• Image Credit: Murilee Martin
  • Image Credit: Murilee Martin
  • Image Credit: Murilee Martin
  • Image Credit: Murilee Martin
  • Image Credit: Murilee Martin
  • Image Credit: Murilee Martin
  • Image Credit: Murilee Martin
  • Image Credit: Murilee Martin
  • Image Credit: Murilee Martin
  • Image Credit: Murilee Martin
  • Image Credit: Murilee Martin
  • Image Credit: Murilee Martin
  • Image Credit: Murilee Martin
  • Image Credit: Murilee Martin
  • Image Credit: Murilee Martin
  • Image Credit: Murilee Martin
  • Image Credit: Murilee Martin
  • Image Credit: Murilee Martin
  • Image Credit: Murilee Martin
  • Image Credit: Murilee Martin
The 1977 Chevy Nova was an affordable "traditional" compact Detroit car, competing with Chrysler's Volaré/Aspen, Ford's Maverick/Comet, and AMC's Hornet. The 1975-1979 Novas (alongside their various Pontiac/Buick/Oldsmobile siblings) sold very well, and they were once among the most commonplace cars on American roads. Here's one of the few that made it into our current century, spotted in a Denver-area self-service wrecking yard.



The Concours trim level was the top of the Nova pyramid in 1977. Nova Concours owners could feel proud of the Simu-Wood™ and Nearly Leather™ interior, not to mention the special Concours-only grille.



Compact cars were pretty Spartan in the 1970s, when air conditioning and even an AM radio were expensive options, so this was plush by Nova standards.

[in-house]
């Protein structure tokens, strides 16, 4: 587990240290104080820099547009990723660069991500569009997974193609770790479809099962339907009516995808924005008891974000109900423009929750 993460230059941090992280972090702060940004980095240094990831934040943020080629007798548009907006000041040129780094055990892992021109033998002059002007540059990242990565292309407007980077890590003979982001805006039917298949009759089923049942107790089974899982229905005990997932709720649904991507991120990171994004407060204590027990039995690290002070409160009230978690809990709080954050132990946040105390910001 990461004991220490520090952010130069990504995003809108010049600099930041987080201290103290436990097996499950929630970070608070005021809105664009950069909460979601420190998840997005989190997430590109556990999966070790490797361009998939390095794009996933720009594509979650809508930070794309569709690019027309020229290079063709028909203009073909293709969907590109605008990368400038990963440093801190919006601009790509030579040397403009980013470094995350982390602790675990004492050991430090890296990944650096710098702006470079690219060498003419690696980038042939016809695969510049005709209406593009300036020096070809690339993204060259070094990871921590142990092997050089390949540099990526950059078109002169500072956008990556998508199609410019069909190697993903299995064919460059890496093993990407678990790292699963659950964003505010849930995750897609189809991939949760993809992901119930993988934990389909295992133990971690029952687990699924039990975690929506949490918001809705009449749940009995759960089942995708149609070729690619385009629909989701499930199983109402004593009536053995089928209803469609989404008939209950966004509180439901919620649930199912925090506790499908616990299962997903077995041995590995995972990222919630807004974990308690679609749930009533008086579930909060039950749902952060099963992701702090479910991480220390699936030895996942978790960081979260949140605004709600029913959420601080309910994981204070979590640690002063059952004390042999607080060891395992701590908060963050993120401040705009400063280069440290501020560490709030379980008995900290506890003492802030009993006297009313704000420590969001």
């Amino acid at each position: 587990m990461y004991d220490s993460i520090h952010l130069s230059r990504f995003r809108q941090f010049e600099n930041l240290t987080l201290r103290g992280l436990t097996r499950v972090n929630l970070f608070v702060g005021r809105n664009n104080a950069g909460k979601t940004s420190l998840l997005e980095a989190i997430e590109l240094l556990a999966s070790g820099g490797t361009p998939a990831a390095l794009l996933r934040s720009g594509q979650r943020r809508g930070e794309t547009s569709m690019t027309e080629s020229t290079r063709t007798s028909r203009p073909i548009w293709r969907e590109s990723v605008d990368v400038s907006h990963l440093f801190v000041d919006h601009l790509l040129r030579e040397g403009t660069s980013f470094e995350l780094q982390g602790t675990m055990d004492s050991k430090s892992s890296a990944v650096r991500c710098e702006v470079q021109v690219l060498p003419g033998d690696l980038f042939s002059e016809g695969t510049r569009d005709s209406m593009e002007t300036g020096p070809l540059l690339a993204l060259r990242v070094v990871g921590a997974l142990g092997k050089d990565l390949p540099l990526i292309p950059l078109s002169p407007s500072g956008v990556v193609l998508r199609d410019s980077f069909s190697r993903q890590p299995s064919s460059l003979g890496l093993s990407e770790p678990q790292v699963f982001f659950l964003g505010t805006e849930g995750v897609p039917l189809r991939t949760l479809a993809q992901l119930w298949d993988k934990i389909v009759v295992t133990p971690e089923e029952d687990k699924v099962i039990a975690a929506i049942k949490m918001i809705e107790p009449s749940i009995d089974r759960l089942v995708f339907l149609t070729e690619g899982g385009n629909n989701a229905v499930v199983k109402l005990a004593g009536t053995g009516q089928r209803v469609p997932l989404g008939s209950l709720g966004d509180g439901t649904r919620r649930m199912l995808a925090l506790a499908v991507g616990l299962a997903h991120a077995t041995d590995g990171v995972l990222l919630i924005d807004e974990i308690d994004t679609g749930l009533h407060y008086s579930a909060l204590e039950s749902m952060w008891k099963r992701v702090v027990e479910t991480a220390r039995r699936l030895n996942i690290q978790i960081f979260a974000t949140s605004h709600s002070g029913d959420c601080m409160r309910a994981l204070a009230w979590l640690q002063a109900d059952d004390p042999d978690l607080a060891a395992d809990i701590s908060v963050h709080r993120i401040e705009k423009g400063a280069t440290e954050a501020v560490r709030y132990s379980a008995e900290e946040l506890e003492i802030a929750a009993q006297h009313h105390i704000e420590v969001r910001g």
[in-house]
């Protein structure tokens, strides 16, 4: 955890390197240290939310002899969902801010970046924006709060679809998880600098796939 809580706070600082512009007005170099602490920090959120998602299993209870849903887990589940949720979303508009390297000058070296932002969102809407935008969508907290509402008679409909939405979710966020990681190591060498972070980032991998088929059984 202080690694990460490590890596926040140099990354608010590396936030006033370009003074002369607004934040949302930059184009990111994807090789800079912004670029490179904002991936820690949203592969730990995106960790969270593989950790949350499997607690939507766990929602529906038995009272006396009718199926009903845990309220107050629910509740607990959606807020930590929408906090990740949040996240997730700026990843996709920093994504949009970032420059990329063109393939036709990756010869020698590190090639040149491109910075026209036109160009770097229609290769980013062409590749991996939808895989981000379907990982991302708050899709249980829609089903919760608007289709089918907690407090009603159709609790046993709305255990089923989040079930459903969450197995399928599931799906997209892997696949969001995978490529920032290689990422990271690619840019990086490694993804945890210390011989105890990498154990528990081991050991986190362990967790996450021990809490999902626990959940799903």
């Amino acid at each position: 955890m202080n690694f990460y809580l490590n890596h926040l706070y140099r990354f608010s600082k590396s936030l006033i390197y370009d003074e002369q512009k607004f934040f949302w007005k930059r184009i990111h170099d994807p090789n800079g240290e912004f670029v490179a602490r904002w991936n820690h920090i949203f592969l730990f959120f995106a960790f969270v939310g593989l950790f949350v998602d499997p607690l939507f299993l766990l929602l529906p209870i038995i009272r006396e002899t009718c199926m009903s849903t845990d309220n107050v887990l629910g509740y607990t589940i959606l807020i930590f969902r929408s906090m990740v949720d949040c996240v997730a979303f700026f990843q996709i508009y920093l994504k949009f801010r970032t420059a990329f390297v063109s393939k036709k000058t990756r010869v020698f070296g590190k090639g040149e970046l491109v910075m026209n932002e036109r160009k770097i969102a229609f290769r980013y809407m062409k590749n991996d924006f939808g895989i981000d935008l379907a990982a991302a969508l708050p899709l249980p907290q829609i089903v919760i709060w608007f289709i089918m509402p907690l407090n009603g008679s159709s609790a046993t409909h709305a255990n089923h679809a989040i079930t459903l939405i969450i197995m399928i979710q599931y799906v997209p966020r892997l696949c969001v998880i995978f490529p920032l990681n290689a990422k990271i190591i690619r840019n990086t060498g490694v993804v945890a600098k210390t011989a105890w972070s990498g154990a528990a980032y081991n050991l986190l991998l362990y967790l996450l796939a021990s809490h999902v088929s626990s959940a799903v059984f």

Most '77 Novas came with the reliable but miserably low-output 250-cubic-inch straight-six, making 110 horsepower. This one, however, has the most powerful optional engine Nova (or Camaro) shoppers could get that year: a 4-barrel-carb-equipped 350-cubic-inch V8 good for 170 rampaging horses. Yes, that's weaker than the base four-cylinder in the 2017 Camry. The late 1970s were hard times.



This one appears to have lived all its life in Colorado, with a Luby Chevrolet sticker inside the glovebox lid and Ralston Valley High School stickers on the rear glass. Right before it took that final, sad tow-truck ride to the junkyard, it was used to celebrate Player #20 at an important football game. Did #20 get that touchdown?



"Built for Americans. At home anywhere."



In the early 1990s, I had a hooptie base-model 1976 Nova two-door, complete with wheezy six-cylinder engine and $50 purchase price. It was an unpleasant car, but it always worked. Here it is in the aftermath of a Reno road trip with a Deadhead friend.

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